Excavators should not be used under any circumstances for the lifting of persons as they are primarily designed for excavating with a bucket and consequently are capable of operating speeds and movements which make them totally unsuitable for the lifting of persons.
Access to height on construction sites should be by machines designed for the purpose of lifting persons such as MEWPs, mast climbing work platforms, suspended access platforms or passenger/goods hoists, or by the use of scaffolds.
In special cases where an approach by less dangerous means is not reasonably feasible, a suitable crane with a manned basket may be used. The regulation requires lifting operations to be properly planned, properly supervised, and carried out in a safe manner, and this includes the use of earthmoving machinery for lifting operations.
Supervisors should first carry out a risk assessment, which includes ensuring that the earthmoving machinery is suitable for the task, that there are sufficient lifting accessories available, and that ground conditions are suitable.
The lifting accessories, including quick hitches, should be suitable for the load and marked with their safe working load. The risk assessment will also address the need to segregate the lifting operation from other persons on site. Based on this risk assessment, a written method statement setting out the safe operating procedure to be followed should be prepared and communicated to all personnel involved in the lifting operation.
Lifting accessories, including quick hooks, should be suitable for the load and marked with their safe working load. The risk assessment will also address the need to isolate the lifting operation from other personnel on-site. Based on this risk assessment, a written method statement describing the safe operating procedures to be followed should be prepared and communicated to all personnel involved in the lifting operation.
Special accessories for lifting (or other uses) should be compatible with the machines and connections to which they are attached (quick connects). Competent personnel should verify that the combination is designed to carry the load in this manner.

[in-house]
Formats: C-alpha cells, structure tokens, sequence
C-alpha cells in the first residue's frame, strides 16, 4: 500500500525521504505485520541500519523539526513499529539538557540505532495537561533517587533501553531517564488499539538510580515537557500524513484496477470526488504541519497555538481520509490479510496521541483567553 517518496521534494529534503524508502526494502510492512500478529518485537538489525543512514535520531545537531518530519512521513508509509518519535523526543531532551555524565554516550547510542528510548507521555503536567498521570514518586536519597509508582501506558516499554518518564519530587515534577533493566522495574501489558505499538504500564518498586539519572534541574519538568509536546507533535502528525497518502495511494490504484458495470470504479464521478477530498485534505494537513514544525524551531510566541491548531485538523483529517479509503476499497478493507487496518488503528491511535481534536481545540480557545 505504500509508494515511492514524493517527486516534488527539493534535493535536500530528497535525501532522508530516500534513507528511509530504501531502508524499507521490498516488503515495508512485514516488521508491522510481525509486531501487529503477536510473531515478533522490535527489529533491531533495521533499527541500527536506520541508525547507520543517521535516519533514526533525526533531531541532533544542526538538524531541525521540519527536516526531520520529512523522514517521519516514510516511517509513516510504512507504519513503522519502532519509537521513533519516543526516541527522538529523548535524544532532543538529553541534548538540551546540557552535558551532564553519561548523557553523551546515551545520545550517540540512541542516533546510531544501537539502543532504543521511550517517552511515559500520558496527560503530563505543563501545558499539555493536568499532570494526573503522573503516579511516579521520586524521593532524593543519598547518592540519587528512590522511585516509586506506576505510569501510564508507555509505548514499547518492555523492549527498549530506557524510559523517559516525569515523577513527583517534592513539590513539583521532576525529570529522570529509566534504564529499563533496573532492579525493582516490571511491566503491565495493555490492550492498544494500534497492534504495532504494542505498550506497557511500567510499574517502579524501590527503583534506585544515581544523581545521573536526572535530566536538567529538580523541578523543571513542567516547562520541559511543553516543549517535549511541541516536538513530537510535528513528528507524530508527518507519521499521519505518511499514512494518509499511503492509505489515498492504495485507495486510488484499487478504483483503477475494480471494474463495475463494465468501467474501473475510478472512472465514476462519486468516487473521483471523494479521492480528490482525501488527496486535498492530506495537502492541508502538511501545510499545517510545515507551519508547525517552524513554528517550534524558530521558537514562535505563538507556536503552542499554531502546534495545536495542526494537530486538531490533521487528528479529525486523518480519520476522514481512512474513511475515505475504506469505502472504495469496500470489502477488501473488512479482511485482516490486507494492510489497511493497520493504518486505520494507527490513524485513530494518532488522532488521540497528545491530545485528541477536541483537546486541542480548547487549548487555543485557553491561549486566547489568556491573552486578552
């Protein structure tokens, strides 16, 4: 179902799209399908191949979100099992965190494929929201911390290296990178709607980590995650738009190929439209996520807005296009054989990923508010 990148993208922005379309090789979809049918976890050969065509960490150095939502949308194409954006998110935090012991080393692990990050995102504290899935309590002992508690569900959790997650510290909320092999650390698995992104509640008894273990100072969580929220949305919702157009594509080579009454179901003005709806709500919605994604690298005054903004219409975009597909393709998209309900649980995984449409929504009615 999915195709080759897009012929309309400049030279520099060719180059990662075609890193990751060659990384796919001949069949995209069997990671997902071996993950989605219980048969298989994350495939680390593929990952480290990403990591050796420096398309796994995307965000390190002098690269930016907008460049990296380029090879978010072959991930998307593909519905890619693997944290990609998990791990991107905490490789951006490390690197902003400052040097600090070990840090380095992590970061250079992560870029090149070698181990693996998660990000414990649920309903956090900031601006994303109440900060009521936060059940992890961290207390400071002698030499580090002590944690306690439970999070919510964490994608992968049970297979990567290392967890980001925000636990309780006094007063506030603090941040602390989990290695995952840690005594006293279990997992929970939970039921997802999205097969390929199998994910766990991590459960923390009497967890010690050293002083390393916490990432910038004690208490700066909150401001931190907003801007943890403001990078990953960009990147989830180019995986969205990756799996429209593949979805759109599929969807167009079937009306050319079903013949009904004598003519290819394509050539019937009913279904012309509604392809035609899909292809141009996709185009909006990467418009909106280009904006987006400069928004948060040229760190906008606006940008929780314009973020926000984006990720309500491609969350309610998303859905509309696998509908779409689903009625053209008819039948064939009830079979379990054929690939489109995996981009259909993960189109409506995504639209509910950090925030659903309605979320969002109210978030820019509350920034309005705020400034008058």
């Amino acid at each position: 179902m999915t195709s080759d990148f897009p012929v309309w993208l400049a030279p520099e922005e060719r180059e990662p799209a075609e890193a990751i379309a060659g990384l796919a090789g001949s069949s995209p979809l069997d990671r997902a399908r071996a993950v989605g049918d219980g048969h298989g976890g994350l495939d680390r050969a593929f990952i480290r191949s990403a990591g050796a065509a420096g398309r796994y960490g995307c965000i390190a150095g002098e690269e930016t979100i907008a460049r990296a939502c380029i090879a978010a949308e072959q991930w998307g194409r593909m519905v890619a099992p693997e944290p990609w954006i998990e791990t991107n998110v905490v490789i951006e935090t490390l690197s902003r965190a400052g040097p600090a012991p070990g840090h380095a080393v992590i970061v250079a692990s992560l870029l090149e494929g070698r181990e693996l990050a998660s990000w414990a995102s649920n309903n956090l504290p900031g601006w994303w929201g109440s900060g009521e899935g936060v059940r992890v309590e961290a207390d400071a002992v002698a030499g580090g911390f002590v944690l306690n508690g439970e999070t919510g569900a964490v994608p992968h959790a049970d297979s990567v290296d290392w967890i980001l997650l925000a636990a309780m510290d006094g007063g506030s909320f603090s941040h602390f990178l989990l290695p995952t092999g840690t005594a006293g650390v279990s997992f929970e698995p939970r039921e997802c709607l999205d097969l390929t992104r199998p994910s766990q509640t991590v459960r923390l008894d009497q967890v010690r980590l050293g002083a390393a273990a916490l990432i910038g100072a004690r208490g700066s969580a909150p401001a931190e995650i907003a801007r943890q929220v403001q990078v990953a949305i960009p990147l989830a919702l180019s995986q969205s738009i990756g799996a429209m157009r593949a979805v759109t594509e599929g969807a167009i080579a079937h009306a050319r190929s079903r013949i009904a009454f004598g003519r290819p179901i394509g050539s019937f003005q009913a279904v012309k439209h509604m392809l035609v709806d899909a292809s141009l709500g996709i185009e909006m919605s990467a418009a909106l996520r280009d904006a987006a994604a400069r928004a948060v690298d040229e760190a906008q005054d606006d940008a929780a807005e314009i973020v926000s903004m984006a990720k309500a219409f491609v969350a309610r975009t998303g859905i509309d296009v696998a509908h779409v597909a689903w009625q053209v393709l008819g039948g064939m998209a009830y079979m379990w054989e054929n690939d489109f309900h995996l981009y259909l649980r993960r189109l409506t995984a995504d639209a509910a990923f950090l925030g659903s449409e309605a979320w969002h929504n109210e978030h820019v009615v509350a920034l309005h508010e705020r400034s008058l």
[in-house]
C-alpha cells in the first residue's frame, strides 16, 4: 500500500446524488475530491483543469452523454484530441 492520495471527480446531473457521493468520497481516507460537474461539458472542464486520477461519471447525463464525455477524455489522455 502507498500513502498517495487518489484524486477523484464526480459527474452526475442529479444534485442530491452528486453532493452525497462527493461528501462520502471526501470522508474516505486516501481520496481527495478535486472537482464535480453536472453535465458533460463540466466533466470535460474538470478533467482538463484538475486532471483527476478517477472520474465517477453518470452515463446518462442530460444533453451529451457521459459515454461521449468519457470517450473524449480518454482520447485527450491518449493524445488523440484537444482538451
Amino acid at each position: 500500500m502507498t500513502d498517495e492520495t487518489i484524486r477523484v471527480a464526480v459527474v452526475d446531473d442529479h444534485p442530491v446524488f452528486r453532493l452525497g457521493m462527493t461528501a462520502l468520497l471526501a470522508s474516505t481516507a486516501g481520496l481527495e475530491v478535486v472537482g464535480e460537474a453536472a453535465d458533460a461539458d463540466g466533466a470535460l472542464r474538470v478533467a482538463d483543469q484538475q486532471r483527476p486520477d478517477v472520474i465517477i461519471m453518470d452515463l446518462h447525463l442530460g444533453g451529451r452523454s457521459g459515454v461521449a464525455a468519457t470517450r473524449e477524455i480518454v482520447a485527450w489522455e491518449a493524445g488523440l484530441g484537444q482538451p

Before lifting operations begin, all personnel involved must be fully aware of the key findings of the risk assessment, the method statement, and their individual roles in performing the task.
Supervisors should ensure that personnel is kept away from the lifting area, especially if no one is working underneath the elevator, for example in a trench. Personnel should wear high visibility clothing and other appropriate PPE. excavator operators should not move the machine or load until they are satisfied that the spreader/signaller and any other personnel associated with the lift are all out of the danger area and in a safe position.
Lifting accessories, including lifting points, should be inspected by the hoist or operator prior to use to ensure they are not damaged or worn. Any defective lifting accessories should be stopped immediately.
Chain slings should not have any twisted links or parts, hooks should not be bent, and safety clips should be in working condition. Fiber slings should be rejected when damaged, and in any case when the outer covering is worn to the extent that the inner core is visible.
If the hooking device (the point on the machine designed to attach the load) is not part of the bucket, the bucket should (where possible, unless otherwise stated by the operator) be removed to improve visibility and reduce the weight being lifted. If the bucket is retained, the weight of both the bucket and the quick connector must be added to the load when determining if the load is within rated capacity.
When attaching a lifting sling to a hooking device or lifting point, care should be taken to ensure that the sling and excavator attachments are always free to hang. For example, if a pipe suspended from a sling is rotated end-to-end, the use of a shackle for the connection may limit rotation.